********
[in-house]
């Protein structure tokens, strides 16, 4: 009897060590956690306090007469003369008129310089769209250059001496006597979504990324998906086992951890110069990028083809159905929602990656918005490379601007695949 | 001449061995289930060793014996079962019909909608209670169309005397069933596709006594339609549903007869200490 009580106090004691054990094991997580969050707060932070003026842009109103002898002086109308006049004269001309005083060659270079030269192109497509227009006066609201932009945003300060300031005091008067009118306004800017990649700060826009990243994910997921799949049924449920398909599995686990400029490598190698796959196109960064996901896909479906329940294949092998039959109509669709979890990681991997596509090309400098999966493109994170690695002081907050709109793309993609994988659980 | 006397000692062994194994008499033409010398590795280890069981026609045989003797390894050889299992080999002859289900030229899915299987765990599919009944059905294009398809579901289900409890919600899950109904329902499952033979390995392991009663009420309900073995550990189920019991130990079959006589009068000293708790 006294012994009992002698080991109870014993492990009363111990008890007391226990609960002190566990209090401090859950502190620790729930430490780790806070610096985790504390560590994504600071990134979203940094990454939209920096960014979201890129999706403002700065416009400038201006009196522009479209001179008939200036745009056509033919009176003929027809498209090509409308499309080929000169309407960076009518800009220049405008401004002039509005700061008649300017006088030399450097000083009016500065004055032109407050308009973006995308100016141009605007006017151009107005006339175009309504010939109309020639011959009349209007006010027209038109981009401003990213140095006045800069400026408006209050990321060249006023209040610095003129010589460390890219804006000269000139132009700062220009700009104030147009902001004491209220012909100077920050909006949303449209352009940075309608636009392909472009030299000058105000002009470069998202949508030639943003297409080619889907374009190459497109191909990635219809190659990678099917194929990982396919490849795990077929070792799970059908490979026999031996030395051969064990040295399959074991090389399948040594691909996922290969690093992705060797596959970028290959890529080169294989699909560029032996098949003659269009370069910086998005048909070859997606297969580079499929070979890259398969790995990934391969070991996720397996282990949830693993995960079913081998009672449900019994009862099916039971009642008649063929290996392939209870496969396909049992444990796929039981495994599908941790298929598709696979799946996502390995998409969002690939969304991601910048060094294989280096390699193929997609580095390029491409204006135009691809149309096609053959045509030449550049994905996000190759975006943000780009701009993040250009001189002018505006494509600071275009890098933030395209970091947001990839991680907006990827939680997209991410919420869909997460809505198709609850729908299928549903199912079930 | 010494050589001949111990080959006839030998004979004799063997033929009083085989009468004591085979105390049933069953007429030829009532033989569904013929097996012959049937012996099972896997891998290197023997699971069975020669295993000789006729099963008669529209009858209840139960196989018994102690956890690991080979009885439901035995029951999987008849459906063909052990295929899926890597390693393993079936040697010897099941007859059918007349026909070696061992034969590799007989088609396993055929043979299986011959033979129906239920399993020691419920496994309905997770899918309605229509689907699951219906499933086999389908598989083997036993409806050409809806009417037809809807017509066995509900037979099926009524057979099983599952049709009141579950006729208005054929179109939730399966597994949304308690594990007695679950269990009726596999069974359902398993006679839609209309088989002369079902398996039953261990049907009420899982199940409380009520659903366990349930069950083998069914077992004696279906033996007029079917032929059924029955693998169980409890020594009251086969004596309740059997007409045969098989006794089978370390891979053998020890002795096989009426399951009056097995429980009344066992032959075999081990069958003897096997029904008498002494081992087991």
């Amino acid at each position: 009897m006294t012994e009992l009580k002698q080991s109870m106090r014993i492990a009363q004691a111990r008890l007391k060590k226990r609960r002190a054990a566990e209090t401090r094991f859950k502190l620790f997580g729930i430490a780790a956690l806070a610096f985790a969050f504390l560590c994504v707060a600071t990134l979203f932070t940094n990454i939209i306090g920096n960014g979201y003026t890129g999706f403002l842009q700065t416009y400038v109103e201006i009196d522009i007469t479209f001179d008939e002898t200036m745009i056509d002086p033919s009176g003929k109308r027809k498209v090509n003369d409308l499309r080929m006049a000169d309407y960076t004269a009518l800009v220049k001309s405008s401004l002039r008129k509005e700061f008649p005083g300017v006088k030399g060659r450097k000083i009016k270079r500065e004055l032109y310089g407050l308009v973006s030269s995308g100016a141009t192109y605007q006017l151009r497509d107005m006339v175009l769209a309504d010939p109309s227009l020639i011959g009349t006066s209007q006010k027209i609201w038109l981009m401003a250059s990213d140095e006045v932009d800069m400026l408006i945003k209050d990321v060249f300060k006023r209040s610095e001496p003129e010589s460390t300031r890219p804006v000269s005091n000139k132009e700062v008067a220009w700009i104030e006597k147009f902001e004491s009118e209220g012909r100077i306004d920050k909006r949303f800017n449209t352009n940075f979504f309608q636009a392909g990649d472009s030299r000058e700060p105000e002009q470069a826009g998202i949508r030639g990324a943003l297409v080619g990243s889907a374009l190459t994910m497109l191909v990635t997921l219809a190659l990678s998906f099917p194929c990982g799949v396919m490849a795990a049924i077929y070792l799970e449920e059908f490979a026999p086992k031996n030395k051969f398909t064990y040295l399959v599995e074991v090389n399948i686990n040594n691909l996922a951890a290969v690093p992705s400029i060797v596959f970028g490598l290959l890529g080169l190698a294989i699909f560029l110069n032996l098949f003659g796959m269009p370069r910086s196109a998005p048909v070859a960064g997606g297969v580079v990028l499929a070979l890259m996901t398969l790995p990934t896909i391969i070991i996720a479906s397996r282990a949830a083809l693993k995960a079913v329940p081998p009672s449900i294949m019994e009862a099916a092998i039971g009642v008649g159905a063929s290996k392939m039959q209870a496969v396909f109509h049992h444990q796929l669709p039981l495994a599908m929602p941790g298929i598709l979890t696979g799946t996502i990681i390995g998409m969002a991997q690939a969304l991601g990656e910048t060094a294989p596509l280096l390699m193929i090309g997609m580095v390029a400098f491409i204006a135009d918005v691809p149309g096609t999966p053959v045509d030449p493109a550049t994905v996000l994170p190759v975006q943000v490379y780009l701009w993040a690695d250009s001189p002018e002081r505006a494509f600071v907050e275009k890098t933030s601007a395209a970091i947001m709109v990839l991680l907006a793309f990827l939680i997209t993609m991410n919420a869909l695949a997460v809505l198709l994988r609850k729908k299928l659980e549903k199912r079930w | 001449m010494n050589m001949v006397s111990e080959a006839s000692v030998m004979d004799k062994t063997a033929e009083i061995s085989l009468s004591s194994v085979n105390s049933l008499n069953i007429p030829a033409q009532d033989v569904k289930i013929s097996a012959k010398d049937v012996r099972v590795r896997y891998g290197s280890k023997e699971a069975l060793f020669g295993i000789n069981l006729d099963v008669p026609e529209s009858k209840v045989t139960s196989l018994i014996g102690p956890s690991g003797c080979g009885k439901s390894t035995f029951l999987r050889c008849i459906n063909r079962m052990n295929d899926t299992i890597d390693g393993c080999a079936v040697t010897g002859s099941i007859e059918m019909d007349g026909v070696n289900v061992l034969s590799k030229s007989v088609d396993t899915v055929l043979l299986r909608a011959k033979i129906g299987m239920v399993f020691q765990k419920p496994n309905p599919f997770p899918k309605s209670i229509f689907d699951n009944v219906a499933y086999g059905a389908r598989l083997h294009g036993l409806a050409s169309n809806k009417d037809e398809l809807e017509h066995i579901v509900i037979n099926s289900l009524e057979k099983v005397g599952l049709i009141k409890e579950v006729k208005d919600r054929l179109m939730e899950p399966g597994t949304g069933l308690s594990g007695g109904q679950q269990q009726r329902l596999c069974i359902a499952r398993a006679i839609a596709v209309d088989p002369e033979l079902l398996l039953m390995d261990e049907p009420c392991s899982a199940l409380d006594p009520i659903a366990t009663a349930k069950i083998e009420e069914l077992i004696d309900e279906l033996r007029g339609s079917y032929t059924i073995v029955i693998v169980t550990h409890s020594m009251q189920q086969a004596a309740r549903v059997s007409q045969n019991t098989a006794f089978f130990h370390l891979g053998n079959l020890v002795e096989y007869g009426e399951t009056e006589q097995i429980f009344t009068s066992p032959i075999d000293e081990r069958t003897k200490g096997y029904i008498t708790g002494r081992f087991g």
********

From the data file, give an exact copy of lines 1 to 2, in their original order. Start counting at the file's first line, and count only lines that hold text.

[in-house]
């Protein structure tokens, strides 16, 4: 009897060590956690306090007469003369008129310089769209250059001496006597979504990324998906086992951890110069990028083809159905929602990656918005490379601007695949 | 001449061995289930060793014996079962019909909608209670169309005397069933596709006594339609549903007869200490 009580106090004691054990094991997580969050707060932070003026842009109103002898002086109308006049004269001309005083060659270079030269192109497509227009006066609201932009945003300060300031005091008067009118306004800017990649700060826009990243994910997921799949049924449920398909599995686990400029490598190698796959196109960064996901896909479906329940294949092998039959109509669709979890990681991997596509090309400098999966493109994170690695002081907050709109793309993609994988659980 | 006397000692062994194994008499033409010398590795280890069981026609045989003797390894050889299992080999002859289900030229899915299987765990599919009944059905294009398809579901289900409890919600899950109904329902499952033979390995392991009663009420309900073995550990189920019991130990079959006589009068000293708790 006294012994009992002698080991109870014993492990009363111990008890007391226990609960002190566990209090401090859950502190620790729930430490780790806070610096985790504390560590994504600071990134979203940094990454939209920096960014979201890129999706403002700065416009400038201006009196522009479209001179008939200036745009056509033919009176003929027809498209090509409308499309080929000169309407960076009518800009220049405008401004002039509005700061008649300017006088030399450097000083009016500065004055032109407050308009973006995308100016141009605007006017151009107005006339175009309504010939109309020639011959009349209007006010027209038109981009401003990213140095006045800069400026408006209050990321060249006023209040610095003129010589460390890219804006000269000139132009700062220009700009104030147009902001004491209220012909100077920050909006949303449209352009940075309608636009392909472009030299000058105000002009470069998202949508030639943003297409080619889907374009190459497109191909990635219809190659990678099917194929990982396919490849795990077929070792799970059908490979026999031996030395051969064990040295399959074991090389399948040594691909996922290969690093992705060797596959970028290959890529080169294989699909560029032996098949003659269009370069910086998005048909070859997606297969580079499929070979890259398969790995990934391969070991996720397996282990949830693993995960079913081998009672449900019994009862099916039971009642008649063929290996392939209870496969396909049992444990796929039981495994599908941790298929598709696979799946996502390995998409969002690939969304991601910048060094294989280096390699193929997609580095390029491409204006135009691809149309096609053959045509030449550049994905996000190759975006943000780009701009993040250009001189002018505006494509600071275009890098933030395209970091947001990839991680907006990827939680997209991410919420869909997460809505198709609850729908299928549903199912079930 | 010494050589001949111990080959006839030998004979004799063997033929009083085989009468004591085979105390049933069953007429030829009532033989569904013929097996012959049937012996099972896997891998290197023997699971069975020669295993000789006729099963008669529209009858209840139960196989018994102690956890690991080979009885439901035995029951999987008849459906063909052990295929899926890597390693393993079936040697010897099941007859059918007349026909070696061992034969590799007989088609396993055929043979299986011959033979129906239920399993020691419920496994309905997770899918309605229509689907699951219906499933086999389908598989083997036993409806050409809806009417037809809807017509066995509900037979099926009524057979099983599952049709009141579950006729208005054929179109939730399966597994949304308690594990007695679950269990009726596999069974359902398993006679839609209309088989002369079902398996039953261990049907009420899982199940409380009520659903366990349930069950083998069914077992004696279906033996007029079917032929059924029955693998169980409890020594009251086969004596309740059997007409045969098989006794089978370390891979053998020890002795096989009426399951009056097995429980009344066992032959075999081990069958003897096997029904008498002494081992087991």